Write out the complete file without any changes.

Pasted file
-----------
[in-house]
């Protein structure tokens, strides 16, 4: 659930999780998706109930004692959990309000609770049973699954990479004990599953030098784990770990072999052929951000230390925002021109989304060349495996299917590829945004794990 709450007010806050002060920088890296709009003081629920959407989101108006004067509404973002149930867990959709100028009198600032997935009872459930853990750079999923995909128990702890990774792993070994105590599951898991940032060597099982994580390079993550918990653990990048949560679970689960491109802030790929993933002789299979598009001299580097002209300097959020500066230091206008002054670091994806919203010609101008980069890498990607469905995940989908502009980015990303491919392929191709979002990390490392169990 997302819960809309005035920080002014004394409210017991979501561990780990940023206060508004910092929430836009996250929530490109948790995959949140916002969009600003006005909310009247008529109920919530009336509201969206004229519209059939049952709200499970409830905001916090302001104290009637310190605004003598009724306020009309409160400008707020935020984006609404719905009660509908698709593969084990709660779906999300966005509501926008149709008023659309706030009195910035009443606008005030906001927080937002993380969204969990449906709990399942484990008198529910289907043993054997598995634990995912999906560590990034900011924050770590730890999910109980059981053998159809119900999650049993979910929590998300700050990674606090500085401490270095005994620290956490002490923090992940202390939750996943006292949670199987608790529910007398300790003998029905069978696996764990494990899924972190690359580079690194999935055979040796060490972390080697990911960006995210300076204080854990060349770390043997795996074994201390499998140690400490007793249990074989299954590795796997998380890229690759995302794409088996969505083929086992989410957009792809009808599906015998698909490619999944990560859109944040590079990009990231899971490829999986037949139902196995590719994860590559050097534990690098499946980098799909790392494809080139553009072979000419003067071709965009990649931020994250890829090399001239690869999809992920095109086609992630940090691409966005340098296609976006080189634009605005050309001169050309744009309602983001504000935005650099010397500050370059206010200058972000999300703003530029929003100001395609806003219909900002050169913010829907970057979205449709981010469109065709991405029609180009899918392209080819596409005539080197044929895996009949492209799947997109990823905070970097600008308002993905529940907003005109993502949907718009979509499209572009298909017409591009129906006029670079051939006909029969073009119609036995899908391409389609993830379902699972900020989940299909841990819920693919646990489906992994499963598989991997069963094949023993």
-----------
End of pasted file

[in-house]
């Protein structure tokens, strides 16, 4: 659930999780998706109930004692959990309000609770049973699954990479004990599953030098784990770990072999052929951000230390925002021109989304060349495996299917590829945004794990 709450007010806050002060920088890296709009003081629920959407989101108006004067509404973002149930867990959709100028009198600032997935009872459930853990750079999923995909128990702890990774792993070994105590599951898991940032060597099982994580390079993550918990653990990048949560679970689960491109802030790929993933002789299979598009001299580097002209300097959020500066230091206008002054670091994806919203010609101008980069890498990607469905995940989908502009980015990303491919392929191709979002990390490392169990 997302819960809309005035920080002014004394409210017991979501561990780990940023206060508004910092929430836009996250929530490109948790995959949140916002969009600003006005909310009247008529109920919530009336509201969206004229519209059939049952709200499970409830905001916090302001104290009637310190605004003598009724306020009309409160400008707020935020984006609404719905009660509908698709593969084990709660779906999300966005509501926008149709008023659309706030009195910035009443606008005030906001927080937002993380969204969990449906709990399942484990008198529910289907043993054997598995634990995912999906560590990034900011924050770590730890999910109980059981053998159809119900999650049993979910929590998300700050990674606090500085401490270095005994620290956490002490923090992940202390939750996943006292949670199987608790529910007398300790003998029905069978696996764990494990899924972190690359580079690194999935055979040796060490972390080697990911960006995210300076204080854990060349770390043997795996074994201390499998140690400490007793249990074989299954590795796997998380890229690759995302794409088996969505083929086992989410957009792809009808599906015998698909490619999944990560859109944040590079990009990231899971490829999986037949139902196995590719994860590559050097534990690098499946980098799909790392494809080139553009072979000419003067071709965009990649931020994250890829090399001239690869999809992920095109086609992630940090691409966005340098296609976006080189634009605005050309001169050309744009309602983001504000935005650099010397500050370059206010200058972000999300703003530029929003100001395609806003219909900002050169913010829907970057979205449709981010469109065709991405029609180009899918392209080819596409005539080197044929895996009949492209799947997109990823905070970097600008308002993905529940907003005109993502949907718009979509499209572009298909017409591009129906006029670079051939006909029969073009119609036995899908391409389609993830379902699972900020989940299909841990819920693919646990489906992994499963598989991997069963094949023993």